Nick Kuzyk: There’s a Branding Opportunity for LPs Thanks to Accessories

Cannabis Investing News

High Tide’s Nick Kuzyk explains the emerging role cannabis accessories are gaining in the industry in this interview.

As cannabis producers struggle to create meaningful relationships between brands and consumers, accessories may offer a solution, according to one executive.

Following a panel at the Lift & Co. (TSXV:LIFT) Cannabis Business Conference (LCBC) in Vancouver, the Investing News Network talked with Nick Kuzyk, chief strategy officer and senior vice president of capital markets for High Tide (CSE:HITI), about the power accessories will have in creating brand awareness for massive licensed producers (LPs).

“The accessory space has always been legal, but now it’s being embraced as an opportunity for branding and marketing purposes,” Kuzyk said.

High Tide, a retail-focused cannabis company with stores in Alberta, also has a division working on the development of cannabis accessories. In December 2018, High Tide obtained a C$10-million investment from Canadian firm Aurora Cannabis (NYSE:ACB,TSX:ACB).

Kuzyk said Aurora first approached High Tide with specific ideas on items; after the company completed those, more LPs with similar pursuits have been in contact. He added that thanks to the “increasing of the spotlight on the cannabis industry,” there is larger demand for the accessories and tools needed to consume these new products.

In Canada, heavy restrictions on promotion and branding from Health Canada have created roadblocks for LPs looking to popularize product brands following the legalization of cannabis on October 17.

Nick Pateras, vice president of strategy at Lift, told LCBC attendees that data from Lift indicates that consumers are not getting attached to brands from official producers as much as strains.

Pateras said that a recent survey shows 64 percent of consumers named a strain rather than a brand or company when asked about legal products.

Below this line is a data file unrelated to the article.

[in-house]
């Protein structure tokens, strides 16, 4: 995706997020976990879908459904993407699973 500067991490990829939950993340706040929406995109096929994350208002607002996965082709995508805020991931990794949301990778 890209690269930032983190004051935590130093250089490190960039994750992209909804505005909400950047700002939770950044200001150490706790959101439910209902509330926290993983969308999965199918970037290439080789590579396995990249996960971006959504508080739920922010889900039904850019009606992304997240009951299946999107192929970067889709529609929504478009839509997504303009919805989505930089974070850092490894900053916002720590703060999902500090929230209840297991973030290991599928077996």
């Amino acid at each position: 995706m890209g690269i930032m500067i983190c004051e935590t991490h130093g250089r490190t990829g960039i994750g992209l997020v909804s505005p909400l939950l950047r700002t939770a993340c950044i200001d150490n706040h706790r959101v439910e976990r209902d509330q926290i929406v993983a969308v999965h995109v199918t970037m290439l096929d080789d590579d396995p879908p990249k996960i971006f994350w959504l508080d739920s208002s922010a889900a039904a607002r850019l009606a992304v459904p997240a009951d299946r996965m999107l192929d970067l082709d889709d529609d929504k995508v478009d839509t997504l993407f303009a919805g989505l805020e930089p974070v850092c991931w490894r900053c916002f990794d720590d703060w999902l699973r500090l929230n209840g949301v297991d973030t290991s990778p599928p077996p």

Commenting on the Aurora investment, Raj Grover, president and CEO of High Tide, said it was a vote of confidence from the company’s fellow Alberta-based enterprise. Grover indicated that the proceeds will be used to fund retail acquisitions, store upgrades and further strategic acquisitions.

“The LPs have recognized our ability to produce products that are not related to the plant,” Kuzyk told INN. High Tide debuted publicly on the Canadian Securities Exchange on December 17.

According to Kuzyk, High Tide, which was launched originally in 2009, secured revenues of C$10 million in 2018 and its expected run-rate revenue will be close to C$25 million.

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Securities Disclosure: I, Bryan Mc Govern, hold no direct investment interest in any company mentioned in this article.

Editorial Disclosure: High Tide is a client of the Investing News Network. This article is not paid-for content.

The Investing News Network does not guarantee the accuracy or thoroughness of the information reported in the interviews it conducts. The opinions expressed in these interviews do not reflect the opinions of the Investing News Network and do not constitute investment advice. All readers are encouraged to perform their own due diligence.

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